• 1/4 tsp salt-free baking soda
  • Pinch of cayenne pepper (optional)
  • 1/4 cup FAGE Greek yogurt (60mg per 6oz) + 1/2 cup water (or low-sodium coconut milk)
  • Salt-free mustard for dipping pleasure

Directions:

1. Preheat the oven to 425 dg F and line a baking sheet with parchment paper.

2. In a medium bowl, mix the ground pork with the spices, one egg, and 2 tbsp of flour. Make sure everything is well combined and that the meat batter is sticky but not runny and wet. Add more flour if needed.

3. Using your hands, create four hot dog-like mounds of the ground pork on your parchment paper and then place a skewer in each, threading it into the middle of the hot dog and pushing it until it is just below the top.

4. Place the baking sheet with the hot dogs into the oven and cook for 20 to 25 minutes, until the meat has browned. Remove the baking sheet and let the hot dogs cool.

5. Now, onto Matt’s recipe. Preheat your oil in a large, heavy pot over medium-high heat.

6. As the temperature rises (it is going to get to 360 dg F when it is ready), mix the remaining 3/4 cups of flour, cornmeal, sugar, baking powder, baking soda, and an extra pinch or two of black pepper and cayenne together in a bowl. Stir in the yogurt water mixture as well as the remaining egg until fully combined.

7. When your oil is ready (remember, 360 dg F), move your dogs and your batter over to the stove. Set up an oil-dripping station by placing some paper towels on cookie racks. Do a quick stretch and get ready to fry.

8. One by one, dip a dog into the batter–I used a spoon to help coat the dog evenly. And when fully covered in the cornmeal goodness, drop the entire dog, stick and all, into the hot oil. Let it cook for 4 to 5 minutes and use a spider skimmer or a long pair of tongs to remove the dog. Place it on the paper towels to cool and repeat for the remaining dogs. Serve warm.

 

Liz October 12, 2011 at 5:54 pm

Nutrition info please?

jessg23 October 12, 2011 at 7:58 pm

Hi Liz! As you’ll see in the ingredient list, I’ve included the amount of sodium in each ingredient. If there is no sodium count, it means that ingredient has zero sodium. Because the focus of the blog is on low-sodium diet, I do not include other nutritional information. But if you’d like to know the carbohydrates, potassium, or any other nutrient for each ingredient, head over to my favorite Nutrient Databse here. And for more information on the nutritional content on the site (and how I count my sodium), check out this post! Thanks for reading and eating!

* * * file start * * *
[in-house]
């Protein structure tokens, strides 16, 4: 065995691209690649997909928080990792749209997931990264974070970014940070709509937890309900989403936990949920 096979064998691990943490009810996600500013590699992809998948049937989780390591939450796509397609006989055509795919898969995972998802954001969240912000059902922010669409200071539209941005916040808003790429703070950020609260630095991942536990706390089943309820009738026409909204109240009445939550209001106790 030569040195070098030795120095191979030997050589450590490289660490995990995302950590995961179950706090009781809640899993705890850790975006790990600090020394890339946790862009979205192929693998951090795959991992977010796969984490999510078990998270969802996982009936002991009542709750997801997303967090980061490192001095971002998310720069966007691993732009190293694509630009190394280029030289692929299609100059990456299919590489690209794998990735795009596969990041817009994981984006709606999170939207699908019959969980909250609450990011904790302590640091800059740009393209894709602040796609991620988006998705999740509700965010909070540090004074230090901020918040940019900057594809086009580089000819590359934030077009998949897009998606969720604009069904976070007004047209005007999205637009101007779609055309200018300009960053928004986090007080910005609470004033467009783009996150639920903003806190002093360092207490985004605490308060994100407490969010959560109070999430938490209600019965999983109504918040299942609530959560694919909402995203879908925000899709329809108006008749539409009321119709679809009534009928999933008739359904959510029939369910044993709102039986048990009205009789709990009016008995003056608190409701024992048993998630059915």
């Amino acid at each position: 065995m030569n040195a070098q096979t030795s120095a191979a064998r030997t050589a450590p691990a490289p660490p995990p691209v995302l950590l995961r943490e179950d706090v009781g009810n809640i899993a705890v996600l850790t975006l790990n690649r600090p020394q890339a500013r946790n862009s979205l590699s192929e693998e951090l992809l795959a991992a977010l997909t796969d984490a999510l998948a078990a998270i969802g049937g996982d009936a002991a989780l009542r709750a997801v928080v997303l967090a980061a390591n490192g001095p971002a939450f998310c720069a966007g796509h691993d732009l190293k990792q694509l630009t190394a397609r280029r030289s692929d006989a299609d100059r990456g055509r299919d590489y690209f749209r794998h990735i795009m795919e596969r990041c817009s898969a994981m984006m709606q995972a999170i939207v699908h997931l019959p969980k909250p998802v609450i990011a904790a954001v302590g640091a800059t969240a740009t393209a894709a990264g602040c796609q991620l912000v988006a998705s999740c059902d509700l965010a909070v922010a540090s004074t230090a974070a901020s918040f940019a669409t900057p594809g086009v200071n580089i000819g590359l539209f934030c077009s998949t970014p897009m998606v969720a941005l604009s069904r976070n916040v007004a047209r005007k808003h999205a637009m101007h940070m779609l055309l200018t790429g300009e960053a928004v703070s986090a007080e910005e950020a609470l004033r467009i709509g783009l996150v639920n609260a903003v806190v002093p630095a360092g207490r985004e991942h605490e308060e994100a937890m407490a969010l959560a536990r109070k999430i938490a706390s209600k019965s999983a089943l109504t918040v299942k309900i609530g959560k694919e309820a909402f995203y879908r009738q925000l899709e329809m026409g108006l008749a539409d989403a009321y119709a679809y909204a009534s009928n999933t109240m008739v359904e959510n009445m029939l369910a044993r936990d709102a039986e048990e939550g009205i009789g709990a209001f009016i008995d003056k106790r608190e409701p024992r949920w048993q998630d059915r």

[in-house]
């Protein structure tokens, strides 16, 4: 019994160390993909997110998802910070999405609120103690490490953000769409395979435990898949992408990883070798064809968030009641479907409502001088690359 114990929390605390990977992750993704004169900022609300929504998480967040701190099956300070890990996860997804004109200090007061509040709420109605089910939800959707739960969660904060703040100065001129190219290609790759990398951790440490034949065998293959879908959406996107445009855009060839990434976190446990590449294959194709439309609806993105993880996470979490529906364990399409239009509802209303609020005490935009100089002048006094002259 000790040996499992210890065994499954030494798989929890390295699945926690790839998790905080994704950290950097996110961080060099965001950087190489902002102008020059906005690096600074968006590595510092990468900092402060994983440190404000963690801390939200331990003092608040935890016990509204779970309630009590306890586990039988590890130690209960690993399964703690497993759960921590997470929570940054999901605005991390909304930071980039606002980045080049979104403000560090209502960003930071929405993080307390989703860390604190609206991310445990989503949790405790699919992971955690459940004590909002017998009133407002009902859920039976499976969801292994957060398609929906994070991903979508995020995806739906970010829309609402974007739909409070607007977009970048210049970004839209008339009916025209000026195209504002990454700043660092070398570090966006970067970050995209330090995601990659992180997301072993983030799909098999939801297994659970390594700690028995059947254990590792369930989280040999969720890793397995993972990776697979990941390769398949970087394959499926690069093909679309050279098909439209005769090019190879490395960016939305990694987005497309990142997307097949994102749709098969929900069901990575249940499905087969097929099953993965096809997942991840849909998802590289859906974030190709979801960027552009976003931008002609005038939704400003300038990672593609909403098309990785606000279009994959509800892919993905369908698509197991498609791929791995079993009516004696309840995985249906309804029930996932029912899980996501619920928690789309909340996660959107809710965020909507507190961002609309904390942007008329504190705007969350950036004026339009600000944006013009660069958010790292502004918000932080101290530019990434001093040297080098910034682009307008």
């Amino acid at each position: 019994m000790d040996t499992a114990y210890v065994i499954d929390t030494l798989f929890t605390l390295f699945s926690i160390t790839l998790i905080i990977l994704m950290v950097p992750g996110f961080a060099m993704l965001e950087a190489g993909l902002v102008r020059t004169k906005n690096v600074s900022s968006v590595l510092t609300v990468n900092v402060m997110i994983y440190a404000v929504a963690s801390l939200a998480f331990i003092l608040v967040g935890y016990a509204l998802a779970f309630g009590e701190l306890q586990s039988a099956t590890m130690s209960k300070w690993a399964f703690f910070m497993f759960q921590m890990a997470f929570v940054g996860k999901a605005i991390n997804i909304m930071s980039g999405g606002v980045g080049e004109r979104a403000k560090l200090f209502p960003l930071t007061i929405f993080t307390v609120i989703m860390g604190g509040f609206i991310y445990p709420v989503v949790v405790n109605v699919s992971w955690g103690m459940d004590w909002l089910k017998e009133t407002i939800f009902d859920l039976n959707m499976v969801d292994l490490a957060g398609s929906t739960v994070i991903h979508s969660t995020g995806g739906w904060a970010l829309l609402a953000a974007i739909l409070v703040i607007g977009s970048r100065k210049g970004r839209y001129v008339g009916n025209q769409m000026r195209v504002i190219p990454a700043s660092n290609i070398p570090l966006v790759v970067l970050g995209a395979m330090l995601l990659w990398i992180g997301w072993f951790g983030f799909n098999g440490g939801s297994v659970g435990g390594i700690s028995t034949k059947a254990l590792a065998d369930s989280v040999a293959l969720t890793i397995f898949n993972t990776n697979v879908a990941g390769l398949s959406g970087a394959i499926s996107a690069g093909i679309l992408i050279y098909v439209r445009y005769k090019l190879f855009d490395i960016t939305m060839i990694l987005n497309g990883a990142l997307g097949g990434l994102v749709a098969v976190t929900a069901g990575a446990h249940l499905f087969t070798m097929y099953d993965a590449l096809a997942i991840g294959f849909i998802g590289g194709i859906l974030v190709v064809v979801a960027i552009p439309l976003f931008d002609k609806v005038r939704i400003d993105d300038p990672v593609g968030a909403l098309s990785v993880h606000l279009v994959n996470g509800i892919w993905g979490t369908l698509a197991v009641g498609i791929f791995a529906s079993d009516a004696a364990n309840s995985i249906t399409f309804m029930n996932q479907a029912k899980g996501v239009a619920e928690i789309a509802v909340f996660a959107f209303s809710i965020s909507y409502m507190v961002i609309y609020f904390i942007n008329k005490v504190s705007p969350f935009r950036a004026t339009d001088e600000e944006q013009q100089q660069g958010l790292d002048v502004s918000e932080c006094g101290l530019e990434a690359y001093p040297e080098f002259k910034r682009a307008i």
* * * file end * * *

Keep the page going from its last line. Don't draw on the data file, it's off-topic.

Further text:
Lindsay October 12, 2011 at 11:30 pm

I was just about to email you and ask if you could help me figure out corn dogs! I have been on my sodium-restricted diet for about six months now, and corn dogs have been one of the foods I missed the most. Thanks for all the awesome recipes!

Antoine October 13, 2011 at 5:23 pm

You pretty much said what i could not effectively communicate. +1

Trina October 13, 2011 at 6:57 pm

I am trying to only eat healthy food – get those cholesterol and sodium levels lower! These seem fabulous enough to pass off as sinful without jeopardizing my diet! Thanks!

http://www.thecholesterolscoop.com/food-that-lower-cholesterol.php

Oui, Chef October 18, 2011 at 5:51 am

Food on a stick rock, especially when the kids are around. Love your creative substitute hot dog here, it sounds awesome. Sadly, I live in Red Sox country where life is not very happy these days. Oh well…there’s always next year.

Alisa October 23, 2011 at 4:41 pm

You make low sodium food so much fun!

Kevin July 16, 2012 at 4:28 pm

Wow! Very cool recipe. Im having some people over in about a week and i’ll try making these. Thanks!

Saucy Spatula October 13, 2012 at 10:32 am

I LOVE corn dogs and these look ridiculously good! You think I can freeze them?

Thanks!
K